The Boston Globe’s series on race focuses on health disparities on Tuesday.
Though the issue gets scant attention in this center of world-class medicine, segregation patterns are deeply imbedded in Boston health care. Simply put: If you are black in Boston, you are less likely to get care at several of the city’s elite hospitals than if you are white.
Also, check out the paper’s Q&A from 2014 between Kate Walsh , the chief executive of Boston Medical Center, and Dr. Paula Johnson , executive director of the Connors Center for Women’s Health and Gender Biology at Brigham and Women’s Hospital.
Walsh: What would you say are the biggest health issues facing the minority community in Boston?
Johnson: There are a number, and they really occur across th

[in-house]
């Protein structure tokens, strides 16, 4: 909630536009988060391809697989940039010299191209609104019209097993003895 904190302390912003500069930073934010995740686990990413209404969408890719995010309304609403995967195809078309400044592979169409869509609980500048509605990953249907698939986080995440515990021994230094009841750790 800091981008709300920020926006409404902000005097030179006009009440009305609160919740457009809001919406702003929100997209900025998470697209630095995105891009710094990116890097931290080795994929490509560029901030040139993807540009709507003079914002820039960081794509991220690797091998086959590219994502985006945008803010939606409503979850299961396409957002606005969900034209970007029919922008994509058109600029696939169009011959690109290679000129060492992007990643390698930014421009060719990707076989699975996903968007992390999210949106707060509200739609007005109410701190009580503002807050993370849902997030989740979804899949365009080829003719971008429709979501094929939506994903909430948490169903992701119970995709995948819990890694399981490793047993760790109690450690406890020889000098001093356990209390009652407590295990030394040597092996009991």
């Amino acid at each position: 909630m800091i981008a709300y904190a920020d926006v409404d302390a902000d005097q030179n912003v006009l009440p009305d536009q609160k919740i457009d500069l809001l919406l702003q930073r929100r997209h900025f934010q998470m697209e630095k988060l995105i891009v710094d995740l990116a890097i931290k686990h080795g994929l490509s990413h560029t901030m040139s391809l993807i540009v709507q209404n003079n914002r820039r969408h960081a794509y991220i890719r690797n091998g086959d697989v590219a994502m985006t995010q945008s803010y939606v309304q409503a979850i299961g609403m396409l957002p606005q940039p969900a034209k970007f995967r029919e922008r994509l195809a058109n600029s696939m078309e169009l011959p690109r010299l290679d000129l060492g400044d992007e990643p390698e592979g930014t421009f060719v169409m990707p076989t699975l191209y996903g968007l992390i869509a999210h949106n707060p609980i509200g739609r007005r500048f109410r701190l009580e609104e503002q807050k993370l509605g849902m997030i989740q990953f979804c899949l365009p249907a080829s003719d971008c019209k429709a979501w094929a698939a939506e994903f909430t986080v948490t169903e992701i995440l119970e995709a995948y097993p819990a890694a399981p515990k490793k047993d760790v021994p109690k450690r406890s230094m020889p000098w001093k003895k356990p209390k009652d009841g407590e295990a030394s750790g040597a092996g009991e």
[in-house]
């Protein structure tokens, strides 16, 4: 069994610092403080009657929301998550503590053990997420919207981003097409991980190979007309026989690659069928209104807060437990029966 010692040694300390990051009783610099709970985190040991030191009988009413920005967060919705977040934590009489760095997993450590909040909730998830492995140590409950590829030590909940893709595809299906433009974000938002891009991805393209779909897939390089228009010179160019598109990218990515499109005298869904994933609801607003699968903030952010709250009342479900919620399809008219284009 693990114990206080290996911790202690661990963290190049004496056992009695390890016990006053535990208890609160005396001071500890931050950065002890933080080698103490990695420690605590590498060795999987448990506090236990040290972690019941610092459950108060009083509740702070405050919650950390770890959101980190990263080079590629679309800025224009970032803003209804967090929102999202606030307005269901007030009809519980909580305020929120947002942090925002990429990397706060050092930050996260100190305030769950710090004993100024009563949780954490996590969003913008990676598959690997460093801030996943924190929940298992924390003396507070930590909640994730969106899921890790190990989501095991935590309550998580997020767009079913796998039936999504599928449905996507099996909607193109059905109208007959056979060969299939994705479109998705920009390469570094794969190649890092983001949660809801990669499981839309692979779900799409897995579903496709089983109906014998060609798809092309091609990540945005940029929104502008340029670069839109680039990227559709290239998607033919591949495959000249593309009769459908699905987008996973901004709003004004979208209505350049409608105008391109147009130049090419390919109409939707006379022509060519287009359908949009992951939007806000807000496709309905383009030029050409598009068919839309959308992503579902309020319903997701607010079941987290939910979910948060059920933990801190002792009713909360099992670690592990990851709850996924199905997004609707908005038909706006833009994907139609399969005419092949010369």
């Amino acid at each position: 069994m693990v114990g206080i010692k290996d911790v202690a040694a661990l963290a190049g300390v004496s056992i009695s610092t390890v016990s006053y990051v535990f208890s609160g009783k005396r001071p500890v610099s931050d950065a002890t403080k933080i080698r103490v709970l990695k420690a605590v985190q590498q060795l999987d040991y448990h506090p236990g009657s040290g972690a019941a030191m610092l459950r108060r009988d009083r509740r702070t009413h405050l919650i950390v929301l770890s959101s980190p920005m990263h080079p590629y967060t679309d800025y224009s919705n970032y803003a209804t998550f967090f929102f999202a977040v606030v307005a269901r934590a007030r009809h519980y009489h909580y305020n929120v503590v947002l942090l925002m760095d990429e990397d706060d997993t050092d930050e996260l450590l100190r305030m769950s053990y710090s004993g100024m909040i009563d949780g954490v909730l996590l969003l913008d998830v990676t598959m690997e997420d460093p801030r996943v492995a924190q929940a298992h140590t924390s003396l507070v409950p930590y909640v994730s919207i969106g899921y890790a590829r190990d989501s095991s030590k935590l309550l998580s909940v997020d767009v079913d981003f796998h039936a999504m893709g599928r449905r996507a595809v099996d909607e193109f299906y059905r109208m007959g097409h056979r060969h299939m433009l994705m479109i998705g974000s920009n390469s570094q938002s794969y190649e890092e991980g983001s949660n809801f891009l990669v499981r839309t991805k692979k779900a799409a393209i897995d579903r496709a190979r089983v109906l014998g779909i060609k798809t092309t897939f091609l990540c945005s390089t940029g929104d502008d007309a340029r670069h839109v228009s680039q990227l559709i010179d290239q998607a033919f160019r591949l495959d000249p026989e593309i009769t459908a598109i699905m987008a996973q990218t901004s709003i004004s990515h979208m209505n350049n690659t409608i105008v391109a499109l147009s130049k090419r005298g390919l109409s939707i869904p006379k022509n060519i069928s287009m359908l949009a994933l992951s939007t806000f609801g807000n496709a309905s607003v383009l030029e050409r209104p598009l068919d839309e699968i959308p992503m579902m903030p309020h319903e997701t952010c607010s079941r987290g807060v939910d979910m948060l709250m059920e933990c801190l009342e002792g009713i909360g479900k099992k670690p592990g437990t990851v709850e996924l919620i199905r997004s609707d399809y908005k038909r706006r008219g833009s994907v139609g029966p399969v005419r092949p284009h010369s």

e life span. For example, black infants are 1.5 to 4 times more likely to die prematurely in the first year of life. If we looked at those likely to die below the age of 74, blacks are twice as likely to die.
Then you look at the disparities in chronic disease. They are pretty significant. Heart disease, stroke, cancer. And there also are a lot of inequities in people being able to make the right choices. That is a very significant health issue for minorities. For example, being able to make healthy food choices, being able to let your children out on the playground and get adequate exercise.